When I was a boy--many years before I became a "gasser"--we had appliances that ignited with a match and key. The cold-weather morning ritual was to fire up the room heater (supplemented by the gas oven), the roaring vesuvius water heater, and three of the stovetop burners-tea kettle, toaster, and frying pan. For a half hour, everything went flat out. Some of my affluent friends were able to light a basement convection furnace with a button in the hall. This was a demonstration of class, but the resulting gas use was the same. When I was a young man, newly married, newly graduated, I owned a very sophisticated home. A marvelous thermostat in the hall kept the house at a nice temperature around the clock—"Don't touch that control; you'll use more gas!" An automatic water heater provided a constant supply of scalding water--that increases the apparent capacity of the tank. Four pilots kept the stove warm and ready for instant response. Modern automation kept things going on and off in a tune that met their destiny and my comfort. As long as I remembered to heat the tea kettle, winter life was a constant comfort and convenience. Now I am an old man, aware of and ready to enjoy those automatic comfort services. But the world has changed again. Through publicity and designed tariffs, I am directed to resume control of those inanimate devices. I fool them with an automatic set-back clock thermostat that turns my furnace on as I arise; intermittent ignition devices that quickly fire my tea kettle; low water temperature settings that cause the controls to trigger the instant I draw for shaving. My old tin meter no longer reminds me of the old days--it's too busy going flat out.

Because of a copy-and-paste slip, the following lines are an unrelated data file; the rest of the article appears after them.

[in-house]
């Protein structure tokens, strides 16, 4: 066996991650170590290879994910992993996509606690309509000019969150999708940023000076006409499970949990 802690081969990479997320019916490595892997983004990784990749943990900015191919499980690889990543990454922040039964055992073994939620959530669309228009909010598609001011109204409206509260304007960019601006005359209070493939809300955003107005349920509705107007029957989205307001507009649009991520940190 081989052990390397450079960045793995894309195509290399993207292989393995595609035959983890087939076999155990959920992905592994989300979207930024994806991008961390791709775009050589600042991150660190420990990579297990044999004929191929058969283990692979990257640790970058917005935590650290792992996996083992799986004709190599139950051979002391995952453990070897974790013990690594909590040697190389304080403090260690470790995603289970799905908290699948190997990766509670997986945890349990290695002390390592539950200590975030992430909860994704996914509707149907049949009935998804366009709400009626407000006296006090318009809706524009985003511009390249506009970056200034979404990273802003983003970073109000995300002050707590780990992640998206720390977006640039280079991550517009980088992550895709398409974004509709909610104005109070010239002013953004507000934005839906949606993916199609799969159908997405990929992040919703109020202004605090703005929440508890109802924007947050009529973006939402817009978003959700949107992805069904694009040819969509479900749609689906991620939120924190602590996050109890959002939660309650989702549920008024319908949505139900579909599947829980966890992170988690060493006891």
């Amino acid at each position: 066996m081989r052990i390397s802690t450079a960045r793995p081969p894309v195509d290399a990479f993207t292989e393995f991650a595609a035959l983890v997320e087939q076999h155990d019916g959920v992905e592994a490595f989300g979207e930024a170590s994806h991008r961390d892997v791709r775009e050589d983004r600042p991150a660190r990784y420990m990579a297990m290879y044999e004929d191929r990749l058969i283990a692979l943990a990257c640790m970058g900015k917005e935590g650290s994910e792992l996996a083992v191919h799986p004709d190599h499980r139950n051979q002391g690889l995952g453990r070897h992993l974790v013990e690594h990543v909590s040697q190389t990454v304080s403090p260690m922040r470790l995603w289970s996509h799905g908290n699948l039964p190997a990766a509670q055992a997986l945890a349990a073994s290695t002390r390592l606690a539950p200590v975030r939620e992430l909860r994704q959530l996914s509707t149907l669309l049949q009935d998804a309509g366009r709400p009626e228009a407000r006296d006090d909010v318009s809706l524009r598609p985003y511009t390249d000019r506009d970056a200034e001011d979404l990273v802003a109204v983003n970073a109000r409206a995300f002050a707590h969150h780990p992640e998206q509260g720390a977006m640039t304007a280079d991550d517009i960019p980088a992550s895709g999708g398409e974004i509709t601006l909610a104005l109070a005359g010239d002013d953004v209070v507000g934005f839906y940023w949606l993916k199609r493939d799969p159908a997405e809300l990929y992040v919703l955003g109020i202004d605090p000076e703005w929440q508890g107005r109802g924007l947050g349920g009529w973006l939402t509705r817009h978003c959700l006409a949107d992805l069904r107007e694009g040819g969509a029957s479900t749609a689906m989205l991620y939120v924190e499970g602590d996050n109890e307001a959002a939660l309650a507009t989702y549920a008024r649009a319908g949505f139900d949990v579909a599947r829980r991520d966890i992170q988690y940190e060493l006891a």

During the 1950's, following World War II, an interesting change was taking place. The creativity of the war years was searching for new applications. The release from years of denial in new housing and home comforts and the affluence that followed the war and depression provided a ready market for modern housing, modern appliances, and modern energy controls. Customer growth went wild, and, with it, the expanded use of gas in the home. Gas statisticians were loving the new numbers for space heating, water heating, stove and clothes dryer saturation. But something else was happening. Peak hour use of gas was not increasing at the same rate as the twenty-four hour use. It became apparent that the demand for gas by all those new consumer devices was being spread over more hours--its use was not concentrated in the short, morning peak. While six or seven percent of the twenty-four hour demand had been consumed in past peak hours, this factor continued to decline. With increased saturation of a broad variety of gas appliances, automatically controlled, peak hour use continued to decrease. In addition, increased effect of temperature on the peak hour use was detected.